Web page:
Reforming Missions (or at least the money)
No doubt every missionary remembers when God finally made clear His call to the mission field. For some, this came after months of wrestling. For others, this call seemed to fit quite naturally with all that God was then doing. In every case, God did much to prepare for the calling He had in mind. God never calls where He does not equip. Having equipped, God grants clear direction and puts His mark of approval on this missionary venture.
And then, the fun really starts. There are survey trips to be taken, plane tickets to be bought, family pets to be disposed of, immunizations to be injected, oneâ€™s entire life to be packed in crates, lodging to be lined up, passports to be purchased, and (no doubt) a tear or two to be shed. You who make JackHammer a part of your routine could no doubt fill pages with the many, many things that must be done before “final boarding.”
Of the many unpleasant tasks that lie ahead for the future missionary, I canâ€™t imagine that any is more unpleasant than the one where the future missionary picks up the phone for the very first time, and with trembling fingers, dials the number of some pastor in another part of the country, seeking the opportunity to come present his future work. On that day, he begins to display his skill at jumping through hoops while walking tightropes. Pastors everywhere seem to delight in making things as difficult as possible for the missionary seeking support.
“Fill out my questionaire.” says one. “You must send me a picture of you and your family every year.” says another. “I must get a personal letter on the first day of each month.” says yet another. “I only support missionaries with BUMI.” “I only support missionaries who are going to Arcadia.” “I donâ€™t support missionaries unless they have five kids.” “Are you CLOSED?” “Are you over 42?” “Are you a college grad? I donâ€™t support guys who went to college.” “Do you have a position on the Sons of God and daughters of men?”
The list goes on and on and on. Missionaries know better than I do. I will simply say that I have never envied anyone the opportunity of going on deputation. Iâ€™m not much good at schmoozing, and Iâ€™m thinking that I would find myself often faced with a difficult choiceâ€¦ do I tell this guy to fold his money and tuck it neatly up inside his nose, or do I tell him what I really think?
I would love to make this a Scriptural discussion of deputation, but I have a pretty basic problemâ€¦ the Bible says nothing about it. Iâ€™m really not sure how we got to the place where we thought it would be best for a guy to spend two or three years chasing down pastors he doesnâ€™t know and who donâ€™t really want to know him, spending a few days in his city at a place of his choosing, and travelling seven thousand miles, all for the sake of a livable amount of support. Nor am I convinced that this is the best possible way to raise the necessary funds for missions support.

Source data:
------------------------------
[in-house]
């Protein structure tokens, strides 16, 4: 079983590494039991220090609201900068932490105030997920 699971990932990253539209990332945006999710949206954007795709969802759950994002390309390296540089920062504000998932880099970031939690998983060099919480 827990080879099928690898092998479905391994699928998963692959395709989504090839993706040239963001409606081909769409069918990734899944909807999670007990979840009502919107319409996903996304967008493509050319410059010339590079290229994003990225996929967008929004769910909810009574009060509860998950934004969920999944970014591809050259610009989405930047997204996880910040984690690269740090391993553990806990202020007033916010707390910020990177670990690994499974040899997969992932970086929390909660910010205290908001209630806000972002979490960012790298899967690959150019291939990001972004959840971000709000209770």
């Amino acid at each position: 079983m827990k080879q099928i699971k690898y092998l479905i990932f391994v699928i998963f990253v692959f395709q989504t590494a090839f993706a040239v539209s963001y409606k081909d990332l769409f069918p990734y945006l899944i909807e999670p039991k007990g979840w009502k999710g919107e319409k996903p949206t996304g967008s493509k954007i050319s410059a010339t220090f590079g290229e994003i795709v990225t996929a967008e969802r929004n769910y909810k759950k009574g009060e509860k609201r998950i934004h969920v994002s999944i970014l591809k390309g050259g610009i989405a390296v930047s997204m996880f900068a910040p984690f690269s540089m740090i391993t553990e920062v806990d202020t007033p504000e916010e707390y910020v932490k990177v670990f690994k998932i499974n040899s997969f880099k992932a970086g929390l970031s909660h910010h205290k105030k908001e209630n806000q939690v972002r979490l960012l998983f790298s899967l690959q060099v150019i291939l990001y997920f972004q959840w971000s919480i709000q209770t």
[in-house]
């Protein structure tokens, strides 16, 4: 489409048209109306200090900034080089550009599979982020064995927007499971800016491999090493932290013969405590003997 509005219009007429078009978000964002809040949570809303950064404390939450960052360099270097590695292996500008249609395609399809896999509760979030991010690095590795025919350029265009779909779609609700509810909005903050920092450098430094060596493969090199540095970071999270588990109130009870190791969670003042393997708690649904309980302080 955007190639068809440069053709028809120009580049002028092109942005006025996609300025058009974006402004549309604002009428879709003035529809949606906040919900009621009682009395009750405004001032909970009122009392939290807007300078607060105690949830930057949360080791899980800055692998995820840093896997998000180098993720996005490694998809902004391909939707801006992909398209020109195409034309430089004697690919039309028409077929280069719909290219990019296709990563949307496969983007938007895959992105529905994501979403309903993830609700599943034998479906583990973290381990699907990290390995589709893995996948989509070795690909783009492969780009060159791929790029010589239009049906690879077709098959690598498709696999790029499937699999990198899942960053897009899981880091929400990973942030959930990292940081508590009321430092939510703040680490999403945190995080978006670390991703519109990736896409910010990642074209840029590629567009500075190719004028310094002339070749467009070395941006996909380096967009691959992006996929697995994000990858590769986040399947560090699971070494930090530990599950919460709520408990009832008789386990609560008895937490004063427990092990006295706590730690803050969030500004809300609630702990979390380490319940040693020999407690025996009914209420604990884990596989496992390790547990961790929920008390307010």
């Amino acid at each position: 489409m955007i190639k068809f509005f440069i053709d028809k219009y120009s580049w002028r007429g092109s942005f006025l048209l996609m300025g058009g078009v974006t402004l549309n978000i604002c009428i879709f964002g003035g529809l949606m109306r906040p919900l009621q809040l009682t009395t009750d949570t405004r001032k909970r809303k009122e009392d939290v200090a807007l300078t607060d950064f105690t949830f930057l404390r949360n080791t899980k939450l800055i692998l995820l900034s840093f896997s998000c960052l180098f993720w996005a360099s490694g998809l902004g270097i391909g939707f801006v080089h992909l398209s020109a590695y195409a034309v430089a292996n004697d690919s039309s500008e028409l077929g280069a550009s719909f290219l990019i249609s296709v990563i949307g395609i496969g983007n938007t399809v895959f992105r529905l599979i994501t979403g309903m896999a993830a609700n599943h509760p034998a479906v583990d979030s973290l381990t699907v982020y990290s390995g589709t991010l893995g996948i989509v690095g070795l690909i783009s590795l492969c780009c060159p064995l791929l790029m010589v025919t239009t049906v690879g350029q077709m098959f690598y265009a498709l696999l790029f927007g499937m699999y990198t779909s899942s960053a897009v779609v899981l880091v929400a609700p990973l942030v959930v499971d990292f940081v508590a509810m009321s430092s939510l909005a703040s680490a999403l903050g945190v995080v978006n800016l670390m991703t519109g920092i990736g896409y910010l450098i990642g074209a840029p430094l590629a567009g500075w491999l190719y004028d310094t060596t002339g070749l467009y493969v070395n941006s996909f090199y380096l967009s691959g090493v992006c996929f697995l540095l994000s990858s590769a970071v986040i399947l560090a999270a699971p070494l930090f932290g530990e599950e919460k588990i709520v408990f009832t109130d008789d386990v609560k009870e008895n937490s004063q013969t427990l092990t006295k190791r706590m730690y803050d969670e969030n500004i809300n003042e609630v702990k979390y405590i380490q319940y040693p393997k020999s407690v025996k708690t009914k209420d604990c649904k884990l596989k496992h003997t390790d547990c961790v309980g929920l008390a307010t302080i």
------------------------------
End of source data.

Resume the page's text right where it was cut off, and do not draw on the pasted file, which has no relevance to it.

So, consider this my suggestion. Or perhaps, if we could start this whole process over again, how we maybe could do it better.
And my first suggestion would be that sending churches support their missionaries solely. Right now, our church would be capable of supporting two missionaries full time, at a minimum of $30,000 per year. The advantages of this would be countless. While other missionaries spend two or three years using up their car engine, this missionary could work full time under his pastor, really learning the ministry. Then, when he finally goes to the field, he does not need to worry about what this pastor over in Kansas wants from him, and this other pastor in North Carolina, and this other pastor in Montana, and this other pastor in Arizona. He is able to focus on evangelizing the place where God has placed him, and on communicating with his church and his pastor. Meanwhile, his church feels a great weight of responsibility for him, in prayer and provision and meeting needs and communicating and helping and loving and joining in his ministry. The sending church has no problem getting to know him, for they already do. They are very much invested in his ministry.
Nor is that the end of blessing for the missionary. When the time comes for him to take a furlough, he can really rest and be refreshed. He does not need to come back and again wear out the tires on his mini-van, trekking all over the country. He does not need to find out that a third of his supporting churches got new pastors (who might not like him) while he was gone. He does not need to “raise additional support,” as his home church is keeping up with the changing exchange rates and the additional cost of living.
Of course, that is not to say that churches who are in close fellowship could not help or participate in this missionaryâ€™s ministry. There most certainly is room for this. And, when the missionary is already well-known in the sister church, it is only natural that there should be some level of cooperation. But again, this cooperation is an opportunity for blessing, both for the missionary and for his sending church. And this cooperation does not add to the burden of being a missionary in the first place.
As things stand today, the missionary is required to sell churches on his value as a future missionary, often before he has had any opportunity to prove himself in the ministry at all. The missionary must do a sales job on churches, must keep all his supporting churches happy, and is ultimately responsible to raise enough money to provide for his family while he is gone.
Do we really think that this is the better way?